In time, we were blessed with a bouncing baby boy. One of my great joys was rocking the little guy in the now well-worn La-Z-Boy. Having left the Design Studio two weeks after his birth, I was free to rock twenty-four hours a day. And I did. Having a child brought some things into perspective. I knew that I couldn’t continue with the La-Z-Boy. Rocking all day is no way for a grown man to live. The truth was that I was ashamed of the chair- instead of keeping it in the living room for visitors to see, I moved the chair to the bedroom and populated the more public rooms of the house with respectable and slightly modern pieces. It was during this period that the La-Z-Boy started the slow but inevitable decline that ultimately lead to its demise.

With the 10-day old boy in the chair.
That may have been the most comfortable moment of my life.

The force of my constant rocking stressed the metal spring brackets to failure. Being cheap and handy, I bought some hardware and fashioned a makeshift solution. After the brackets failed, the springs were next. Again, I crafted a fix as best I could. I refused to let my chair die, and for the next four years I cobbled together a variety of solutions to keep it arockin’. My repairs were ingenious, but only delayed the inevitable. Toward the end I was partially disassembling and fixing the chair at least three times a week. My wife started to nag. She pleaded with me to let the chair go, and to buy a new one. She went so far as to suggest that I take this opportunity to kick and consider buying a chair that didn’t rock.

It becomes a problem when it effects the children.

About that time, whilst perusing the monthly DWR furniture porn offering, I saw an announcement for their semi-annual warehouse sale in Cincinnati. The warehouse sales were mythic events where one could supposedly snag amazing deals on the master works of modern furniture. Some of the work was discounted due to blemish or malfunction, and others reduced due to the vagaries of stock and supply economics. The causes, however, were less important to me than the effect, and it occurred that this might be the chance to finally get a “real chair”.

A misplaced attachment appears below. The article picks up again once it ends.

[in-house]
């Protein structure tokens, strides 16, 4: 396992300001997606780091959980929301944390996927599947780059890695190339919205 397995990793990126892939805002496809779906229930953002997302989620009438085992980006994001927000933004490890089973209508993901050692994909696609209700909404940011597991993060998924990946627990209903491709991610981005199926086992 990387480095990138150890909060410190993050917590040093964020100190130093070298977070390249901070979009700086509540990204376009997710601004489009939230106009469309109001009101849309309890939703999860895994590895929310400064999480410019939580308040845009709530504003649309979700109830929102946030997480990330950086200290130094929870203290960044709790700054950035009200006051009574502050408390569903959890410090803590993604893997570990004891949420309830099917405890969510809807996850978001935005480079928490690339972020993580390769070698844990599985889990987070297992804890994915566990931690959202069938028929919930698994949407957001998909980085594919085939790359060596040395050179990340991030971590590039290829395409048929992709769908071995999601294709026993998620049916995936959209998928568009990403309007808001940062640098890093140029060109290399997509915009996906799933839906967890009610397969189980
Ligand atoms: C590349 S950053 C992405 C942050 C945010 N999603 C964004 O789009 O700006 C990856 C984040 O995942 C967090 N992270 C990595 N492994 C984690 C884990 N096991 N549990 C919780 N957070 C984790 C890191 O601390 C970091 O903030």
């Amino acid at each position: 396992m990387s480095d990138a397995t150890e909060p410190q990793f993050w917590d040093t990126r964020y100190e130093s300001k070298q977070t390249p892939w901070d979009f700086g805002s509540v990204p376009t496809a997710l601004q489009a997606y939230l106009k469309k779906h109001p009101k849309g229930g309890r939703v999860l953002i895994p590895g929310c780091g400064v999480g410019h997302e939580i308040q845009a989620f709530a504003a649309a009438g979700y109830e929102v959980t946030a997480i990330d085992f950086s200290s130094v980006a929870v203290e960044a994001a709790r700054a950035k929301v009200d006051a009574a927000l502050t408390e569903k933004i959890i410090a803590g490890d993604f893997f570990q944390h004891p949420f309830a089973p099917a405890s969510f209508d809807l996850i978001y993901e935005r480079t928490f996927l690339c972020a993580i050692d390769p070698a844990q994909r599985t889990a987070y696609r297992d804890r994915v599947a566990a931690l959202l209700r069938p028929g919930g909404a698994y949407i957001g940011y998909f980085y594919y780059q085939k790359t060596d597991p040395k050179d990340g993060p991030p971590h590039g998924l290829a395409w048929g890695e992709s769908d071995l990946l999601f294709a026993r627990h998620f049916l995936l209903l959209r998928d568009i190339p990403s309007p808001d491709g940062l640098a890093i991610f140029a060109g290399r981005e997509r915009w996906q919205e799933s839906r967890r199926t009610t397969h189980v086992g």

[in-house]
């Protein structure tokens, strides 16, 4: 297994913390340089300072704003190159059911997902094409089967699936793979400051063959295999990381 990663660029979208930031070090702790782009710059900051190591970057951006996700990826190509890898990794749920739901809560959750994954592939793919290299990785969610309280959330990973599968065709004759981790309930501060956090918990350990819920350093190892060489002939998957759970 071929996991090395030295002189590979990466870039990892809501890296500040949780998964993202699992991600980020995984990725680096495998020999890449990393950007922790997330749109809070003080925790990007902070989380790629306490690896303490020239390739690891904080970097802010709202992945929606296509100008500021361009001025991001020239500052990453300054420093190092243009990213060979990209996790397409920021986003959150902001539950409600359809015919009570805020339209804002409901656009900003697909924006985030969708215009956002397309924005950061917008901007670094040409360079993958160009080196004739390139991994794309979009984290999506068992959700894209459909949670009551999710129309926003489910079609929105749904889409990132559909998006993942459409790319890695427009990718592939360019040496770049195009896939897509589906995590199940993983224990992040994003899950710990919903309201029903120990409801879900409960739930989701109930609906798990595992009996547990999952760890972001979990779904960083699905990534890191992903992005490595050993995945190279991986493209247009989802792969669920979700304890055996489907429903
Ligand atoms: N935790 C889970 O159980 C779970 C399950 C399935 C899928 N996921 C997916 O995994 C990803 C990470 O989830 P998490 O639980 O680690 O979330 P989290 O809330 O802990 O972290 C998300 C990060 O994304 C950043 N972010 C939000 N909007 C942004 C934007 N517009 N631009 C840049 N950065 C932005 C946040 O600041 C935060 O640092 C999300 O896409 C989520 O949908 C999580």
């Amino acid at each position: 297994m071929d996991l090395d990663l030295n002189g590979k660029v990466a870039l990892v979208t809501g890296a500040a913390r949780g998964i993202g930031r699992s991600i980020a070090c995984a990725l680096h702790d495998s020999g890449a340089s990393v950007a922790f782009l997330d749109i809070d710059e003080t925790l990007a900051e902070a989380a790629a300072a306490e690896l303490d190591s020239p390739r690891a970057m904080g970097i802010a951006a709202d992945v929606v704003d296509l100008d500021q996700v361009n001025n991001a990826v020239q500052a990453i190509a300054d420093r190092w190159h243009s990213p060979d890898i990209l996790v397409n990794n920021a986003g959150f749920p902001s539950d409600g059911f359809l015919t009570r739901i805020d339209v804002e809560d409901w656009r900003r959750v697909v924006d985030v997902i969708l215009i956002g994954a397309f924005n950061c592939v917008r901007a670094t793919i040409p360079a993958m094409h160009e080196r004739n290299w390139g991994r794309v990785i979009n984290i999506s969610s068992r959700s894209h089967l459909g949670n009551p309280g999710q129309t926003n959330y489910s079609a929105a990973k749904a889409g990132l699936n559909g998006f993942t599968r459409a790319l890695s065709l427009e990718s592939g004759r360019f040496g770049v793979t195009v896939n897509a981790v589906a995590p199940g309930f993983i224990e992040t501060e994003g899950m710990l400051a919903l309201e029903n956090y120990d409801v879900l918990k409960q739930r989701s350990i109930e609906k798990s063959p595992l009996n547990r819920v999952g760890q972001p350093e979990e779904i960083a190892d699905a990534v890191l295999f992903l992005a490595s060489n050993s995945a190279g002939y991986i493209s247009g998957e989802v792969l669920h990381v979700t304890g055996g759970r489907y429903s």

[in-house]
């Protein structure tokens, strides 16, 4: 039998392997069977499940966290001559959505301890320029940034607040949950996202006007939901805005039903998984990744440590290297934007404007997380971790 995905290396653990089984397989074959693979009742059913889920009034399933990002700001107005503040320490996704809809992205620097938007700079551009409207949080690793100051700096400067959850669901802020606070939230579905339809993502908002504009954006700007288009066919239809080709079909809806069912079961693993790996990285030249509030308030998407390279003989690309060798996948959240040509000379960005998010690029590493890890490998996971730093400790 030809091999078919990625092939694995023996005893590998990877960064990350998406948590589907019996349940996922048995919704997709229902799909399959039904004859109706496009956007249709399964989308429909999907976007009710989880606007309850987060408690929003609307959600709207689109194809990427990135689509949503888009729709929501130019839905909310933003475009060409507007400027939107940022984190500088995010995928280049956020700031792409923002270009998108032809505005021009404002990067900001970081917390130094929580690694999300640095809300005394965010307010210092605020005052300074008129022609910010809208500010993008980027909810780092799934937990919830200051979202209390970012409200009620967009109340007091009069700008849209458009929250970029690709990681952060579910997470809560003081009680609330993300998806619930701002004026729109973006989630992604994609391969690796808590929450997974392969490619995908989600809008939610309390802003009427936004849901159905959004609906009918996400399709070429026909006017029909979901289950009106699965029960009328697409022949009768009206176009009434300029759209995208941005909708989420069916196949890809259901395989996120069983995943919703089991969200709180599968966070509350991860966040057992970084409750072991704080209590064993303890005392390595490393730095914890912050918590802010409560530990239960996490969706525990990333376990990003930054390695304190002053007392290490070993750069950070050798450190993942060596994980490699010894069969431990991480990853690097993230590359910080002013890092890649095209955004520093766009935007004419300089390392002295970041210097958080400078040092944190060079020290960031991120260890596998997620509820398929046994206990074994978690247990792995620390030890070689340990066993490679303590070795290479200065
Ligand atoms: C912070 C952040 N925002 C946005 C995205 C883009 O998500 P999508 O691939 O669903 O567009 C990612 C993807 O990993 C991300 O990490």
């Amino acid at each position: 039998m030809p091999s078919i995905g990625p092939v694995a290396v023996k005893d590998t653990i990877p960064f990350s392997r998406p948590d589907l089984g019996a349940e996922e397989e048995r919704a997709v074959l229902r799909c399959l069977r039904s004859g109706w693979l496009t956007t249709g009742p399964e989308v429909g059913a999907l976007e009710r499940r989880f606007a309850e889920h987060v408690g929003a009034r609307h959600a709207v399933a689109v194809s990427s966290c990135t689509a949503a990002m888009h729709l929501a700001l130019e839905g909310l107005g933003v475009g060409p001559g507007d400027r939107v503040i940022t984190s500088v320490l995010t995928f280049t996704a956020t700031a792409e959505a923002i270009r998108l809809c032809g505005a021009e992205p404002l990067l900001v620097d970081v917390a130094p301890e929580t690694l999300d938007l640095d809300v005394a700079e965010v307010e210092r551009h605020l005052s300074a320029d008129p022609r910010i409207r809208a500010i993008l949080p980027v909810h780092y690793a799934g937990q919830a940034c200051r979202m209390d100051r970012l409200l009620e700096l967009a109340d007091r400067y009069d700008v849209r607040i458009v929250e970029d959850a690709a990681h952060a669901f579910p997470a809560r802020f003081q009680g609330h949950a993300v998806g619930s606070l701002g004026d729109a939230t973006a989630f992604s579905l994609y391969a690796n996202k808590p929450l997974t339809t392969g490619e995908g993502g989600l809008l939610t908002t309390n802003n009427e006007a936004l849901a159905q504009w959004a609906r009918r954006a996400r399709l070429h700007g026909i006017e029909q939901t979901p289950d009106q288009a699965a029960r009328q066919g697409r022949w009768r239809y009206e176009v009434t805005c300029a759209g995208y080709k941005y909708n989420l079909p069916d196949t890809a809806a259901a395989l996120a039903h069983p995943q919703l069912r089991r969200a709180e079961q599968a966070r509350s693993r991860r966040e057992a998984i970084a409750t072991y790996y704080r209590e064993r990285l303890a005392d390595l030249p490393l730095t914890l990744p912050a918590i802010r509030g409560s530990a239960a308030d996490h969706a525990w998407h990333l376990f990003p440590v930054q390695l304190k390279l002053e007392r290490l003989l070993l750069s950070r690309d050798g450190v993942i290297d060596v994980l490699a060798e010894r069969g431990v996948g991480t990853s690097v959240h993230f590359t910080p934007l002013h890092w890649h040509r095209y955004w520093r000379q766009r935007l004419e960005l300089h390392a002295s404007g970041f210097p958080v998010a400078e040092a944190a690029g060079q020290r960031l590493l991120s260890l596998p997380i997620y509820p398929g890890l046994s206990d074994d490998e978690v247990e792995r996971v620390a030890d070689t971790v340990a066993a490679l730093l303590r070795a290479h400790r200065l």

I am not usually prone to impulse buys, but when it happens it is always a function of design lust. This can be illustrated by my biggest ever impulse buy- a 2005 Chrysler 300. I was in the market for a car the first time I saw a 300. The silver-grey beauty was navigating the S-curves and I fell in love. Within two weeks I had one of my very own. Within a year of ownership I realized that I was no longer in love and began the countdown to the day it made sense to buy something else (some eight years later). Despite this history, I was confident that my knowledge of the DWR product range would preclude the possibility of a rash decision at the sale. I didn’t really have a particular chair in mind, and in fact there was no guarantee that the sale would feature any lounge chairs at all. I lived in hope, however, that they would have a selection and that I would be able to stomach the sales prices.

Having decided to make a weekend of it, we booked into the Cincinnatian- a landmark hotel in their downtown. After arriving and checking in, we went out on the town and skipped around to a couple of martini bars before heading over to Jeff Ruby’s for a steak the size of a small ottoman. It was definitely a spendy night out, but considering that this was our first outing in 30 months it was worth a splurge. I suspect that the debauchery of cocktails, chilled crustaceans, cocktails, dry-aged beef and cocktails was driven by excitement and anticipation of what was to transpire at the warehouse the next day.

Those shenanigans proved costly. Without our alarm clock of a son, and feeling a bit fragile from the spirits, we slept in. I woke with a start to the sudden terror that we would not be the first ones in the warehouse door and might possibly lose out on the perfect chair. Also, it was snowing. This would, of course, prove to be a problem for the real wheel drive 300. We grabbed our things, hopped in the car, and did our best to safely scuttle over the border to Covington, KY and…the warehouse.

Next week, the final chapter...